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A big win for working people, says Labour

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26 Jul 2017
Doina

Labour politicians have welcomed news that the Tories have finally had to do a humiliating U-turn on the employment tribunal fees they introduced, now that the Supreme Court has ruled that the fees were illegal and unfair. Ordinary working people, particularly low paid women have suffered as a result of these fees.

 “This Supreme Court decision is fantastic news for ordinary working people,” said Doina Cornell, newly elected chair of Stroud Constituency Labour Party. “It’s taken a 4 year battle by Unison, but finally the Tories have had to concede that what they did was against the law. Now thousands of people will be refunded money they’ve had to pay out - but we’ll never know how many other people have lost out from bad employers because it became too expensive to get justice at work.” Doina said that low-paid women, especially those treated unfairly when they were pregnant or on maternity leave, were the biggest losers, according to an analysis by Unison.

Labour’s Trade Union Liaison Officer, Trevor Hall, said that for many people who are treated badly or illegally at work, finding hundreds of pounds to challenge their boss was impossible. “People have had to put up with unpaid wages, not being paid the minimum wage, being dismissed unfairly, not getting equal pay or not being paid redundancy pay when they were entitled to it. All of that is illegal - but if you don’t have money, you can’t take your boss to a tribunal to make him/her sort it out,” said Trevor. “Most employers treat their workforce properly, but sadly there are always a few bosses who think they can do what they like and this immoral and unfair Tory law gave them carte blanche to ill-use their staff.”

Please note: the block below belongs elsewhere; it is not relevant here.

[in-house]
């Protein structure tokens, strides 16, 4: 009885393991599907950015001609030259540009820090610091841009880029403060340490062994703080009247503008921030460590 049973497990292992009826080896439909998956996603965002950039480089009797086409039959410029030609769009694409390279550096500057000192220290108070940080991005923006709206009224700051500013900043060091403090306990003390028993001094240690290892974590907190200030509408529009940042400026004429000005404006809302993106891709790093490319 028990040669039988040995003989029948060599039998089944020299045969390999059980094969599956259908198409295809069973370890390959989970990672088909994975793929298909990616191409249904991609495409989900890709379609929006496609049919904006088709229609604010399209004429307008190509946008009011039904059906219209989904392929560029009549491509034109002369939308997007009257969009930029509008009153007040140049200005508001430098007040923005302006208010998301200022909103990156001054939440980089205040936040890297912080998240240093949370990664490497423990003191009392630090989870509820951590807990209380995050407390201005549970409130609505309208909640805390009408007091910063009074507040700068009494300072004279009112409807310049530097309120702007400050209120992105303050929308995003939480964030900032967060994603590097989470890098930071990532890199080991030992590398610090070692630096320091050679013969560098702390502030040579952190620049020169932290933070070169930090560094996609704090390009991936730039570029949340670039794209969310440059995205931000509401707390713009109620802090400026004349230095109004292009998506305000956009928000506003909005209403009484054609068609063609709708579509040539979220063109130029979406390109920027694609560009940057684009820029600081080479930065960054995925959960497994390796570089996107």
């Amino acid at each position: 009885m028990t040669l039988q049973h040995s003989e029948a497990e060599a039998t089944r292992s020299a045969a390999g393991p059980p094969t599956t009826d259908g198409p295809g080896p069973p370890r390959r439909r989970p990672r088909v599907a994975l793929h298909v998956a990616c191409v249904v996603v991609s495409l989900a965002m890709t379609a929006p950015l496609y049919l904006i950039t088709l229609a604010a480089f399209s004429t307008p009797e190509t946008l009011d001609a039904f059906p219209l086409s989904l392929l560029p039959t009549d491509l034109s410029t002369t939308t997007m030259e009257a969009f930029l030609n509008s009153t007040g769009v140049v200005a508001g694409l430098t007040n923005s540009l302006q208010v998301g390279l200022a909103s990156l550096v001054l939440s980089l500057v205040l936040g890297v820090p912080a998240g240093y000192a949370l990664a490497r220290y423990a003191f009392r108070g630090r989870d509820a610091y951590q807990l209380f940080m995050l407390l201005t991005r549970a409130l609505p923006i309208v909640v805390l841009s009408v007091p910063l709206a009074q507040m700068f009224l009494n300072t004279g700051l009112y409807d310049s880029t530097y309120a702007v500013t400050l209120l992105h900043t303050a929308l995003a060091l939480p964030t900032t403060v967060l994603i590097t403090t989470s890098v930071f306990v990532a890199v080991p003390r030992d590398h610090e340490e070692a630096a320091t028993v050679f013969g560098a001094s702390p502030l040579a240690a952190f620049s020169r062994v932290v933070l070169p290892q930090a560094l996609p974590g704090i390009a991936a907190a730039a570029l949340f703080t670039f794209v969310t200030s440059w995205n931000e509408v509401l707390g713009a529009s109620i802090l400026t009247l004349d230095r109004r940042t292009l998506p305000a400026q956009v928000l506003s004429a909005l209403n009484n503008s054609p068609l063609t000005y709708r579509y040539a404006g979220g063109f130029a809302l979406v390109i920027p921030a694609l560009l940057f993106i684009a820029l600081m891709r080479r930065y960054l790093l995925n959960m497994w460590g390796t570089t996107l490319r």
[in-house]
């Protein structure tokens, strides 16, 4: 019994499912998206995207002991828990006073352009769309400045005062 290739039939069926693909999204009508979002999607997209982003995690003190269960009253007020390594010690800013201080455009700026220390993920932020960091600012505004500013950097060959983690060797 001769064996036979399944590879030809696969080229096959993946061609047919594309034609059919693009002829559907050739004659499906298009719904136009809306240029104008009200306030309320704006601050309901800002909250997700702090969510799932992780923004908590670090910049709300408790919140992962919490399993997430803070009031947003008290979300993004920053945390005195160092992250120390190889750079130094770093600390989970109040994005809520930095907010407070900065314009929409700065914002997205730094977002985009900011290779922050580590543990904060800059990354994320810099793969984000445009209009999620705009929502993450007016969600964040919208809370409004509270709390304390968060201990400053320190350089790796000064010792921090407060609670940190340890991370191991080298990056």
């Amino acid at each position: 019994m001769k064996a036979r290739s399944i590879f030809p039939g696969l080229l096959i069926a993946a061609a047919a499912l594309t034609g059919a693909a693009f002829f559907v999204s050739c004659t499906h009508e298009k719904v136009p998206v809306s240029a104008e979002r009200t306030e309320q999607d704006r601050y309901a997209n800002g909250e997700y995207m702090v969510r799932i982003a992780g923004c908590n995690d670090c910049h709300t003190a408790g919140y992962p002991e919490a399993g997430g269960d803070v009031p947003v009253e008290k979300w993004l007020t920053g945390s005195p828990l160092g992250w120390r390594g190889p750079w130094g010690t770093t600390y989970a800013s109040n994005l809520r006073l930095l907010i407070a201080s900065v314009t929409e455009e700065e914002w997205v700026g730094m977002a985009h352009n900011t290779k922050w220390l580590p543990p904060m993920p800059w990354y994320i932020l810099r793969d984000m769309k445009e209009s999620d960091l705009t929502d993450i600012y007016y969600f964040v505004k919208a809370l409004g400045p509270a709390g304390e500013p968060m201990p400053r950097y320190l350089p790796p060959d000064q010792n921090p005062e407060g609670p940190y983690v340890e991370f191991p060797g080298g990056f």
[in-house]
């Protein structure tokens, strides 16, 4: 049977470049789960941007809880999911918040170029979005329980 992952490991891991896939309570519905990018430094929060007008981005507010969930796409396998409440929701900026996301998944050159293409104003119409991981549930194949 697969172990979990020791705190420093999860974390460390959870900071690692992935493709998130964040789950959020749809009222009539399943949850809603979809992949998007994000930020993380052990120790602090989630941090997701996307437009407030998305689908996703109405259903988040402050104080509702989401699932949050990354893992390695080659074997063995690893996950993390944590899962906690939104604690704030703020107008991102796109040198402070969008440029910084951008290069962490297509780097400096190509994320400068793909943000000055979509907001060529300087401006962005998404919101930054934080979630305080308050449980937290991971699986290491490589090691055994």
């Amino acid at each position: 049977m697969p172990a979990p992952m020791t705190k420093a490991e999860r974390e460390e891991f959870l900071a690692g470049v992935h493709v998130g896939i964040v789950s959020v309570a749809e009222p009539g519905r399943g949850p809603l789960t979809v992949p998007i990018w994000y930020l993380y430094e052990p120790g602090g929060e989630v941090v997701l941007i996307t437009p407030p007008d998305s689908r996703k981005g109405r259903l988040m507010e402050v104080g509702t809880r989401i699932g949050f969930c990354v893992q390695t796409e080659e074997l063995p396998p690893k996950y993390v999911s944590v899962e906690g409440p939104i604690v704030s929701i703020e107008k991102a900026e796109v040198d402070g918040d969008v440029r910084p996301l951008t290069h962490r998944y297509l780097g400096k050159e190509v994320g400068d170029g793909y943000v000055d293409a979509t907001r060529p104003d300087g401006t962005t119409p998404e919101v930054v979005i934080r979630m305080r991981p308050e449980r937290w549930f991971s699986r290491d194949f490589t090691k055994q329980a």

Trevor added that the attitude of the Tories to worker’s rights has been appalling. They took a long time to be persuaded to name employers who still refuse to pay their staff the minimum wage - and when we know that the Office for National Statistics reckons 362,000 jobs did not pay the minimum wage last year, often in hairdressing, hospitality and retail, we can see how important it is to have free access to justice at work. “It’s also worrying that over the last two years the CAB nationally has seen a 58% increase in the number face to face enquiries about maternity leave problems,” said Trever. “They’ve advised on 10,000 enquiries about paid holiday too. Trade unions have played a big role providing advice too - it just shows how vital it is for all workers to be members of a trade union too, to get proper support at work.

“Sadly it’s all too clear that the Tories are not interested in working people and their lives. Theresa May voted for the employment fees, she voted  for a cap on pay rises for public sector workers, like nurses and teachers - and she tried to increase taxes on the self-employed.”


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